Local reports indicate that 41 workers are stuck inside the tunnel, and rescuers have successfully provided them with ample food and water. Communication has also been established with the workers through walkie-talkies.
The visuals of the trapped workers were captured using an endoscopic camera, a tube-like structure inserted into the six-inch food pipeline. Families, initially terrified by the news, breathed a sigh of relief when the camera revealed the workers were in good condition.
In video footage, workers, identifiable by their yellow and white helmets, are shown receiving food items sent through the pipeline.
Previously, a mere four-inch tunnel was used to supply dry fruits, medicines, and oxygen to the workers trapped when the under-construction route to Char Dham collapsed. Anshu Manish Khalkho, director of the National Highways and Infrastructure Development Corporation Limited (NHIDCL), described the insertion of the pipe 53 meters into the wall as a “breakthrough.”
While acknowledging the significance of the progress, Col Deepak Patil emphasised the ultimate goal of rescuing each worker intact and out of harm’s way.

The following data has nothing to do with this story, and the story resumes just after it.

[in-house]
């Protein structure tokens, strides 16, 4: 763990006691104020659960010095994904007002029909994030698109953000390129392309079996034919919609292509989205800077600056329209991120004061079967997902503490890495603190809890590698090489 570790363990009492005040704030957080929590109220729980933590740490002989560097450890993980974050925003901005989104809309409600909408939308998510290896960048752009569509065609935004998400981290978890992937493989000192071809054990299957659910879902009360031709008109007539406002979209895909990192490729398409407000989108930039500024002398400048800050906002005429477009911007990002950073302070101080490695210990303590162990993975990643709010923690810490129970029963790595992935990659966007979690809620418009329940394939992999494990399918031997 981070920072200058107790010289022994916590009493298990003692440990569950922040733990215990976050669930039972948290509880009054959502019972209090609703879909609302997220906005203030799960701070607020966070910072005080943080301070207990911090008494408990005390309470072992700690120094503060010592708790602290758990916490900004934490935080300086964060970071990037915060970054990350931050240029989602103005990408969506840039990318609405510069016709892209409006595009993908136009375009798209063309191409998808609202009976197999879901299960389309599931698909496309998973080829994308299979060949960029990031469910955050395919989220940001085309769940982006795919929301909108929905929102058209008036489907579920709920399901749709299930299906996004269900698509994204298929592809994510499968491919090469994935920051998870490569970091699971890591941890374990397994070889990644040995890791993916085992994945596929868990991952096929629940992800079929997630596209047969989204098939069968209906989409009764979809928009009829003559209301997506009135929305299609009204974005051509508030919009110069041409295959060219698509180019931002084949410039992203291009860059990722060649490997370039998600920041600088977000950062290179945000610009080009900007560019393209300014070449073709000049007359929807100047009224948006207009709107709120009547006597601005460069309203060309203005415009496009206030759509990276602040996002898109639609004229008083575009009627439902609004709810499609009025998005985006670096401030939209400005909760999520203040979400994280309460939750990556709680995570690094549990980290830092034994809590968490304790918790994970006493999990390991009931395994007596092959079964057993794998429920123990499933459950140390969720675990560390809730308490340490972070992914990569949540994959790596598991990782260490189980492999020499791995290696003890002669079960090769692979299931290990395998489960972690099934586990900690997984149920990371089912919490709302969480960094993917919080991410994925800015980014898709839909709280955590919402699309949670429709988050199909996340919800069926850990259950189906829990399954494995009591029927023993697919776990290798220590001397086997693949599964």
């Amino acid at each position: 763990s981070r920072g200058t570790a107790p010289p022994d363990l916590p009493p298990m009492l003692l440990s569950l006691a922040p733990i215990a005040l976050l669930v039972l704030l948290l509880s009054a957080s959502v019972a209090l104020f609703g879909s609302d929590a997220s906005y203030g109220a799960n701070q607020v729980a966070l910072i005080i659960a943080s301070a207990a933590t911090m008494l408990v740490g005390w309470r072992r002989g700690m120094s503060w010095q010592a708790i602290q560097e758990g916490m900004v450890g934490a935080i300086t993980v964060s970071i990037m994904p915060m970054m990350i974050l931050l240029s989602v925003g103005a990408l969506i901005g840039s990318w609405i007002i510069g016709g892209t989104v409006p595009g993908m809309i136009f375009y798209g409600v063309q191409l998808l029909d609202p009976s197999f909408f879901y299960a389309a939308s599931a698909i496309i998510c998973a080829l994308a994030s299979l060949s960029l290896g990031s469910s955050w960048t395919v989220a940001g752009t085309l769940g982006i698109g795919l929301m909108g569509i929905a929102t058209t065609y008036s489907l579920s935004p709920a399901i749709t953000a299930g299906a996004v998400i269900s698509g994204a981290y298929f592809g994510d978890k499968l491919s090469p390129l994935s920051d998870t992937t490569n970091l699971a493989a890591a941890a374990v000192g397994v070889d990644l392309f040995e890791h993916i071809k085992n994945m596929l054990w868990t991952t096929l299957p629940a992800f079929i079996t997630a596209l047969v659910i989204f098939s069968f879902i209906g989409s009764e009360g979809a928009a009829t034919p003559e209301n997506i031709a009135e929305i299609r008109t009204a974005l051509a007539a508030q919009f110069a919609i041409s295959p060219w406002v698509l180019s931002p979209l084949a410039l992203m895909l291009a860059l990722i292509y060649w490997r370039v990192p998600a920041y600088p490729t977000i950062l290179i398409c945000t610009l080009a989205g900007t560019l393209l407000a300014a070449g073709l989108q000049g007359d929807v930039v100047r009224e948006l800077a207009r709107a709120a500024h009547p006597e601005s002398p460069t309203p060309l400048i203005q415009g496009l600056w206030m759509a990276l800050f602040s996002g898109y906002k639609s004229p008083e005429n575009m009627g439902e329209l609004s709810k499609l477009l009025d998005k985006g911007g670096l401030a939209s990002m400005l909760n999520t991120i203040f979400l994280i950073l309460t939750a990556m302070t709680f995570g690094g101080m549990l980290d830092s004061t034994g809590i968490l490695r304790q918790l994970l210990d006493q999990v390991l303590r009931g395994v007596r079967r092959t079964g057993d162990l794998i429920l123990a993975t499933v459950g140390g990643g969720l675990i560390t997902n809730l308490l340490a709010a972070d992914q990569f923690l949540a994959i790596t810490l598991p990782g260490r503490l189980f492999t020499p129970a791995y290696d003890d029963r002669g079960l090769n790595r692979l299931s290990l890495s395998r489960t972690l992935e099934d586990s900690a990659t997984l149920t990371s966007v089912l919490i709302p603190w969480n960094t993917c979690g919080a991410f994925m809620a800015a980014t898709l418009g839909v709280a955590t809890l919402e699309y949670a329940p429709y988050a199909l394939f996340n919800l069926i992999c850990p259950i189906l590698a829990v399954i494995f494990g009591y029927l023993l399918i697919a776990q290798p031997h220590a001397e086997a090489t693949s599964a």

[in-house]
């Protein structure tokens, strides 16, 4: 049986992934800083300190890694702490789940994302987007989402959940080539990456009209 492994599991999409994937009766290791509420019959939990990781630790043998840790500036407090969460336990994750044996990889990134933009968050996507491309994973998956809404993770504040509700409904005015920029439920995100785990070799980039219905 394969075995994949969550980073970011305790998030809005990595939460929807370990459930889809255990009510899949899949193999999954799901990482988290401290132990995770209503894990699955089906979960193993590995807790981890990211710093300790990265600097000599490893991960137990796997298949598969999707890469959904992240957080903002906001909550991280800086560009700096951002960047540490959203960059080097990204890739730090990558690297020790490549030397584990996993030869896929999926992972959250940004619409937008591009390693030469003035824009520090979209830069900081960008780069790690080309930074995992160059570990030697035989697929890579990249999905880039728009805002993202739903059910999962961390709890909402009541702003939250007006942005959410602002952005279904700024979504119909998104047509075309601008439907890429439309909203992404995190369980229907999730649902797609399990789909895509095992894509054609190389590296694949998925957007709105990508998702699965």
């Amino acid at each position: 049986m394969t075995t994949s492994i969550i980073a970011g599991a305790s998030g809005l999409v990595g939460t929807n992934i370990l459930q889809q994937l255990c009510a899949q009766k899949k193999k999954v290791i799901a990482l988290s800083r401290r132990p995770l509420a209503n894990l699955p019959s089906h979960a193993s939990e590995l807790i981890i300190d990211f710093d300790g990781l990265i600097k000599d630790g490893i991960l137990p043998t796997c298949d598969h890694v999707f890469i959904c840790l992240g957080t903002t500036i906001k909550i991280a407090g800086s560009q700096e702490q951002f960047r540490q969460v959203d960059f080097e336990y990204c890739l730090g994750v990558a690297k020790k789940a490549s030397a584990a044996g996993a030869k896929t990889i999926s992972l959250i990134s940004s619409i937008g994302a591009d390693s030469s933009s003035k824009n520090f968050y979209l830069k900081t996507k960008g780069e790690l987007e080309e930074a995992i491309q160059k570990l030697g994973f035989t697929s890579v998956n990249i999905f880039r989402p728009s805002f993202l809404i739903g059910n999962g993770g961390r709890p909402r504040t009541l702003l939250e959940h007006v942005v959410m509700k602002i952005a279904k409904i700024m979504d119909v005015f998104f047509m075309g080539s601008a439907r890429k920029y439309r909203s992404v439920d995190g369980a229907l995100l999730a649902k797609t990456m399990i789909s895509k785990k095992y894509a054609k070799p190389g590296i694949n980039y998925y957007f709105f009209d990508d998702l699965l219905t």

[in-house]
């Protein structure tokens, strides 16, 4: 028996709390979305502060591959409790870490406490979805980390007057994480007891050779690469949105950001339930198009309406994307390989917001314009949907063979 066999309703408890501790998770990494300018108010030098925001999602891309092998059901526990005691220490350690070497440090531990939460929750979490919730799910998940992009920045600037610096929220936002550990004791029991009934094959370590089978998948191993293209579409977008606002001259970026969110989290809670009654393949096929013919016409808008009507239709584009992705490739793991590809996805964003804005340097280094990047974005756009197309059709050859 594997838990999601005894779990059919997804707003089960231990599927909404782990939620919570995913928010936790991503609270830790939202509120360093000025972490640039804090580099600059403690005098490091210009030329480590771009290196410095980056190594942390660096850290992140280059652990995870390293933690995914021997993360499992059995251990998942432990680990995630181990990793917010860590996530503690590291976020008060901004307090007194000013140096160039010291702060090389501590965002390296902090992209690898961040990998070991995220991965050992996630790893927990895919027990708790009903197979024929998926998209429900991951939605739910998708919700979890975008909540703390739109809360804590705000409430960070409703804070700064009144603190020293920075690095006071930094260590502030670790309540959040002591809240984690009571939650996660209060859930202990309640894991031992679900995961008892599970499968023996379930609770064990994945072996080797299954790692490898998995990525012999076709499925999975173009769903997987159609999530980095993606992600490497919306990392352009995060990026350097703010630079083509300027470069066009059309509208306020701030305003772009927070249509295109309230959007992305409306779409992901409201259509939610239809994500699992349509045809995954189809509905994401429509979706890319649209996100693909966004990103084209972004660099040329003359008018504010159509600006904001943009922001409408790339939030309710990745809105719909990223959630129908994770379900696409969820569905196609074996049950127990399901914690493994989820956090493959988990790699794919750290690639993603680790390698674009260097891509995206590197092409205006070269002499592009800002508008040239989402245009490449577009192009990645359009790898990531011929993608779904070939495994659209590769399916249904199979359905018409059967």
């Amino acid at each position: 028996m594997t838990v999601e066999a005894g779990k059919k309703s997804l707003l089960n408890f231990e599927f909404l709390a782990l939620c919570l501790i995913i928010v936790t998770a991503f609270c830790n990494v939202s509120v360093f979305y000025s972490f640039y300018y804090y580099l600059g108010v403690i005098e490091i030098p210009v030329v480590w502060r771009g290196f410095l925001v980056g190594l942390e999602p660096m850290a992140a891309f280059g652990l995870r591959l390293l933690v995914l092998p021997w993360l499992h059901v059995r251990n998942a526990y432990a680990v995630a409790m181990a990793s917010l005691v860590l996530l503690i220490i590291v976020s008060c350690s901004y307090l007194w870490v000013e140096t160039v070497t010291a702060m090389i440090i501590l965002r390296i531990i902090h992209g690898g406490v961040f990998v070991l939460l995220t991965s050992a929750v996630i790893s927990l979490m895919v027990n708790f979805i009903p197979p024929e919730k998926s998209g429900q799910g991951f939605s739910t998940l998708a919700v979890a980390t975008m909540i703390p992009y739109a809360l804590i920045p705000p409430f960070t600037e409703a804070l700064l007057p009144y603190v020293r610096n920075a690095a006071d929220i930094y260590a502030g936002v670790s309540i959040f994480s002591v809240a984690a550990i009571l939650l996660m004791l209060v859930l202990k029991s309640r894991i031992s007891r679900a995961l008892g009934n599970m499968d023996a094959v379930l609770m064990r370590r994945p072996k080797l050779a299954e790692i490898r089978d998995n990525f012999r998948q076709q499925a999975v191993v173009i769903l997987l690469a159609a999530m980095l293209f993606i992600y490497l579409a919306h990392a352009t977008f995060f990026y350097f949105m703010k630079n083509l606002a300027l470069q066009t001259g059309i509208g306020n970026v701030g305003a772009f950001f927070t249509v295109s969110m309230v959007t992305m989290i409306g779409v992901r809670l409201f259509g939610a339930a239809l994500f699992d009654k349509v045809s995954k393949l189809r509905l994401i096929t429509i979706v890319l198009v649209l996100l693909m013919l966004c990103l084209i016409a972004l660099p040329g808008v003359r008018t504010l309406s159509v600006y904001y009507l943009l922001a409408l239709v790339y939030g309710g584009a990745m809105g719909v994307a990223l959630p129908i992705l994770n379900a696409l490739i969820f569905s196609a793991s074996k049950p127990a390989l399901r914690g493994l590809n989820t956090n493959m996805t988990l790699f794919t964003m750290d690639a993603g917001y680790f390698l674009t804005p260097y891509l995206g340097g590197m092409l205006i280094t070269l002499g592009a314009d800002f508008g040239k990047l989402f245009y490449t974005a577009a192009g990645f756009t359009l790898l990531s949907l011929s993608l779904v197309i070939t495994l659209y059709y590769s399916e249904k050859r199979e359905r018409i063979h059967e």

Trapped workers receive their first hot meal in days, with the tunnel now being used to supply them with hot khichdi. Previously surviving on dry fruits and water, the workers now have a more substantial and nutritious food supply.
The tunnel collapse, which occurred on November 12, trapped the workers when a 60-meter stretch collapsed on the Silkyara side during construction.
Efforts to supply food and electricity to the trapped workers have continued without disruption. A list of available food options, prepared with the assistance of doctors, guides the supplies being sent.
The rescue team is using cylindrical bottles with wide mouths to send items like bananas, apples, khichdi, and daliya to the trapped labourers.
As the authorities plan an escape route, praise has been directed toward the use of drones and robots in the rescue efforts. The Defence Research and Development Organisation is exploring faults and escape routes through the use of underwater technologies.
Rescue workers are scheduled to resume horizontal boring through the debris, with a focus on establishing a vertical rescue shaft around 80 meters deep.
International tunnelling expert Arnold Dix has joined the efforts to review the rescue operations. Prime Minister Narendra Modi has personally reached out to Uttarakhand Chief Minister Pushkar Singh Dhami, emphasising the need to keep the spirits of the trapped workers high.